print(mystanmodel, pars=c('Intercept', 'beta_1', 'sigma', 'Rsq'), probs = c(.05,.95), digits=3)
Inference for Stan model: 34b5bc624f3e17e6f88e764a5bc0c898.
4 chains, each with iter=2000; warmup=1000; thin=1; 
post-warmup draws per chain=1000, total post-warmup draws=4000.

           mean se_mean    sd     5%   95% n_eff  Rhat
Intercept 1.267   0.002 0.085  1.126 1.403  1396 1.004
beta_1    0.081   0.004 0.148 -0.157 0.331  1606 1.003
sigma     0.969   0.001 0.030  0.922 1.019  2313 0.999
Rsq       0.646   0.000 0.001  0.644 0.648  1816 1.002

Samples were drawn using NUTS(diag_e) at Wed Nov 09 15:32:08 2016.
For each parameter, n_eff is a crude measure of effective sample size,
and Rhat is the potential scale reduction factor on split chains (at 
convergence, Rhat=1).

Diagnostics and beyond

Typical Bayesian diagnostic tools like trace plots, density plots etc. are available. Part of the printed output contains the two just mentioned. In addition rstan comes with model comparison functions like WAIC and loo. The best part is the launch_shiny function, which actually makes this part of the analysis a lot more fun. Below is a graphical depiction of what would open in your browser when you use the function.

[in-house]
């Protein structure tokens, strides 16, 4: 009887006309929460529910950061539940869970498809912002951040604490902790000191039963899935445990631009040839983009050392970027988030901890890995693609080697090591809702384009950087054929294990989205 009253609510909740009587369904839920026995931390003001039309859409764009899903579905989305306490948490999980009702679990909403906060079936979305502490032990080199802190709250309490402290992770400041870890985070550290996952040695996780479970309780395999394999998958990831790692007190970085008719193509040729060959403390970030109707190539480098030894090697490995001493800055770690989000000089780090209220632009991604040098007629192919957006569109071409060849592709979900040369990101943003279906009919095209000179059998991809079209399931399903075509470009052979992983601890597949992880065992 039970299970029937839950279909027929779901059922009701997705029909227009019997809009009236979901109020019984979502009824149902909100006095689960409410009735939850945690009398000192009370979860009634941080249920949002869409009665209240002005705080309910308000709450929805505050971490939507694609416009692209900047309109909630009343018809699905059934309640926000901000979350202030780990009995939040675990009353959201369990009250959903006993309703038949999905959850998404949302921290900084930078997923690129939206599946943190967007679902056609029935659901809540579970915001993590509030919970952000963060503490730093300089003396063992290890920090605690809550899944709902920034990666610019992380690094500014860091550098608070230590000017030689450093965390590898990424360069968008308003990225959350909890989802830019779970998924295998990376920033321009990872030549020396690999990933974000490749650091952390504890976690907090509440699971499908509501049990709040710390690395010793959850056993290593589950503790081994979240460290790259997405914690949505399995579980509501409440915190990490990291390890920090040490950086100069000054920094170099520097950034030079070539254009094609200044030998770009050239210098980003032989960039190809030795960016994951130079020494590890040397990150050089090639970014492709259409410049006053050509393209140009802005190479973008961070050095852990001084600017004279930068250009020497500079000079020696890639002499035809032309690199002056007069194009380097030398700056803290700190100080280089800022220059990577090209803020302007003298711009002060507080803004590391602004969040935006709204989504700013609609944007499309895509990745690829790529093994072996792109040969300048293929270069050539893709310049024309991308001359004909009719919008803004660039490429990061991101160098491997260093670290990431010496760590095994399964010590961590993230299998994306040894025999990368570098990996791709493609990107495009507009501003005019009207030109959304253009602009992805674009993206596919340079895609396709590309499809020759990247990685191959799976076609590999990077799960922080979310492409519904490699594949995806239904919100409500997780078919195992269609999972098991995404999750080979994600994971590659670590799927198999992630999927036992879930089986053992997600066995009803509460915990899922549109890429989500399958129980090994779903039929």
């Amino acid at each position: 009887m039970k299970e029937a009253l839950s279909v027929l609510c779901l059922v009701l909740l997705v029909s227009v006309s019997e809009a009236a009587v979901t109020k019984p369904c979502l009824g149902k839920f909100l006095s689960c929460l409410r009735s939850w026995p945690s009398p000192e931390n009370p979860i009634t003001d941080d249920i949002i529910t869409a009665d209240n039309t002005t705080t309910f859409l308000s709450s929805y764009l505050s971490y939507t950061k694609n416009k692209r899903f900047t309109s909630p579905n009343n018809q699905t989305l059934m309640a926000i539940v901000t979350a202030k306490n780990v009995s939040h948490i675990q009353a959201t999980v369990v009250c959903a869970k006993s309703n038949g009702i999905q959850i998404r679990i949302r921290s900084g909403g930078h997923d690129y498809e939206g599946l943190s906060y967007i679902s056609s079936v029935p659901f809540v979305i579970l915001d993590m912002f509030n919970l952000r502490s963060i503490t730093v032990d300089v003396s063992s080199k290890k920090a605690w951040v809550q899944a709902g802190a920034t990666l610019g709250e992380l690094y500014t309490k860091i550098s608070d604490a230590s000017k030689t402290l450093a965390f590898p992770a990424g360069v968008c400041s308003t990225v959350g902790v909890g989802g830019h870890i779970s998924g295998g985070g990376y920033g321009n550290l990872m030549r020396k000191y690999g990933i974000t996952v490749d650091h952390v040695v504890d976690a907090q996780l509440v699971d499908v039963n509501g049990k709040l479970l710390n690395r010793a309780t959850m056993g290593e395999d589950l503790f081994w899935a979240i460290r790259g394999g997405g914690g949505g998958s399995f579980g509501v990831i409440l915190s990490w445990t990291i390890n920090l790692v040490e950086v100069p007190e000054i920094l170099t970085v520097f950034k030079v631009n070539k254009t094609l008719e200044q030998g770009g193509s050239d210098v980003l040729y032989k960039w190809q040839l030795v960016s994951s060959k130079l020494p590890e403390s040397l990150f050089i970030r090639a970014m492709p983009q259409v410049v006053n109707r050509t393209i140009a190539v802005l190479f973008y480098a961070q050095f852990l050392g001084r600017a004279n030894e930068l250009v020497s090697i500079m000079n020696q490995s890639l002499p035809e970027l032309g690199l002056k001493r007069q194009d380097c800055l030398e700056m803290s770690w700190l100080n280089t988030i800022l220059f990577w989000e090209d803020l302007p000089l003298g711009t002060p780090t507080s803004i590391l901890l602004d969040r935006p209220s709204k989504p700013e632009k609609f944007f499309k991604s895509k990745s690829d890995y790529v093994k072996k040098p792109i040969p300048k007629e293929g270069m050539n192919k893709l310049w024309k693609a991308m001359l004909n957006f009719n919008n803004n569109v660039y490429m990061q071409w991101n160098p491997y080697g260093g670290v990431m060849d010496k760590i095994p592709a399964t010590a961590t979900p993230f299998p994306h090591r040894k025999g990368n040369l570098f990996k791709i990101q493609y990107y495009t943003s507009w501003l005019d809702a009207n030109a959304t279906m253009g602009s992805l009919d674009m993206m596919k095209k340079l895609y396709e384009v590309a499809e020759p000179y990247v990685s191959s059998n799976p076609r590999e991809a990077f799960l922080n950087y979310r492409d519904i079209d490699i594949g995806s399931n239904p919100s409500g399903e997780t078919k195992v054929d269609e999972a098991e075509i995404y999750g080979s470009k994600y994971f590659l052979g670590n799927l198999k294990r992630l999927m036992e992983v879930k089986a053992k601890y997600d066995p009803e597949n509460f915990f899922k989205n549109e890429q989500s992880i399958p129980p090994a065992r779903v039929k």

The rstanarm is a package from the Stan developers that allows you to specify models in the standard R formatThe ‘arm’ in rstanarm is for ‘applied regression and multilevel modeling’, which is NOT the title of Gelman’s book no matter what he says.. While this is very limiting, it definitely covers a lot of the usual statistical ground. As such, it enables you to be a Bayesian for any of the very common glm settings, including mixed and additive models.